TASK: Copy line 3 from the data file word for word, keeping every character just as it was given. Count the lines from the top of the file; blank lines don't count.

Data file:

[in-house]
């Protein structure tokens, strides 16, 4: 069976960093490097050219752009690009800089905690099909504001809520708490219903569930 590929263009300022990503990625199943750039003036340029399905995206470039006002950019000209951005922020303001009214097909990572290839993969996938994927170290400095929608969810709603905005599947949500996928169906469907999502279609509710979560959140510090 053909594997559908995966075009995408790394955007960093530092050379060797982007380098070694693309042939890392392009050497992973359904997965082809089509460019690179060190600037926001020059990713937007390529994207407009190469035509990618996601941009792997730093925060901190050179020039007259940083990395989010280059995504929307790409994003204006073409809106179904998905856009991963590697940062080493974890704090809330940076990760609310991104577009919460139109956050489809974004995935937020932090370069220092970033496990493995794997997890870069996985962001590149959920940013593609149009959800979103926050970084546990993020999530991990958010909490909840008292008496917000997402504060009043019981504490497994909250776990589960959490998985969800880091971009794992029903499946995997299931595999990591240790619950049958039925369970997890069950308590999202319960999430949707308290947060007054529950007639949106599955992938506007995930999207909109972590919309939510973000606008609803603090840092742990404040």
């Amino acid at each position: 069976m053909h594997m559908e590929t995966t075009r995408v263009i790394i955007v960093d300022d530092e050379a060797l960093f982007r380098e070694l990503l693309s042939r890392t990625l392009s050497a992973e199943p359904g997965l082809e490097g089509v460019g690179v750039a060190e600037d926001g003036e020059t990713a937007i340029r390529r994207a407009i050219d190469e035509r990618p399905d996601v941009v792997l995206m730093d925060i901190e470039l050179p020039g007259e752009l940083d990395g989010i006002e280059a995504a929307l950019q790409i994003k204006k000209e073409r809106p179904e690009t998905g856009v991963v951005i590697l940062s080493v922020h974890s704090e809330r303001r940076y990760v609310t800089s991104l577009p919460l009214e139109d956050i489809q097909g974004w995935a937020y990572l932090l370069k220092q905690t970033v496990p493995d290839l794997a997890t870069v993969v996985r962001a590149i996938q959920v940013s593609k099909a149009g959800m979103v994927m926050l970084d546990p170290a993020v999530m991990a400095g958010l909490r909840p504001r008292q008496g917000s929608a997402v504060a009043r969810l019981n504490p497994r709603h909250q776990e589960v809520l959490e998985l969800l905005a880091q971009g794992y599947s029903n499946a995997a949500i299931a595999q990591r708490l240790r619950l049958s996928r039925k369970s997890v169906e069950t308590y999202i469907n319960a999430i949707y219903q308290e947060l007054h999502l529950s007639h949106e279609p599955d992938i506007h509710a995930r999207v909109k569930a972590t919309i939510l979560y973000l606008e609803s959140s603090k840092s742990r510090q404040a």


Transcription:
């Amino acid at each position: 069976m053909h594997m559908e590929t995966t075009r995408v263009i790394i955007v960093d300022d530092e050379a060797l960093f982007r380098e070694l990503l693309s042939r890392t990625l392009s050497a992973e199943p359904g997965l082809e490097g089509v460019g690179v750039a060190e600037d926001g003036e020059t990713a937007i340029r390529r994207a407009i050219d190469e035509r990618p399905d996601v941009v792997l995206m730093d925060i901190e470039l050179p020039g007259e752009l940083d990395g989010i006002e280059a995504a929307l950019q790409i994003k204006k000209e073409r809106p179904e690009t998905g856009v991963v951005i590697l940062s080493v922020h974890s704090e809330r303001r940076y990760v609310t800089s991104l577009p919460l009214e139109d956050i489809q097909g974004w995935a937020y990572l932090l370069k220092q905690t970033v496990p493995d290839l794997a997890t870069v993969v996985r962001a590149i996938q959920v940013s593609k099909a149009g959800m979103v994927m926050l970084d546990p170290a993020v999530m991990a400095g958010l909490r909840p504001r008292q008496g917000s929608a997402v504060a009043r969810l019981n504490p497994r709603h909250q776990e589960v809520l959490e998985l969800l905005a880091q971009g794992y599947s029903n499946a995997a949500i299931a595999q990591r708490l240790r619950l049958s996928r039925k369970s997890v169906e069950t308590y999202i469907n319960a999430i949707y219903q308290e947060l007054h999502l529950s007639h949106e279609p599955d992938i506007h509710a995930r999207v909109k569930a972590t919309i939510l979560y973000l606008e609803s959140s603090k840092s742990r510090q404040a």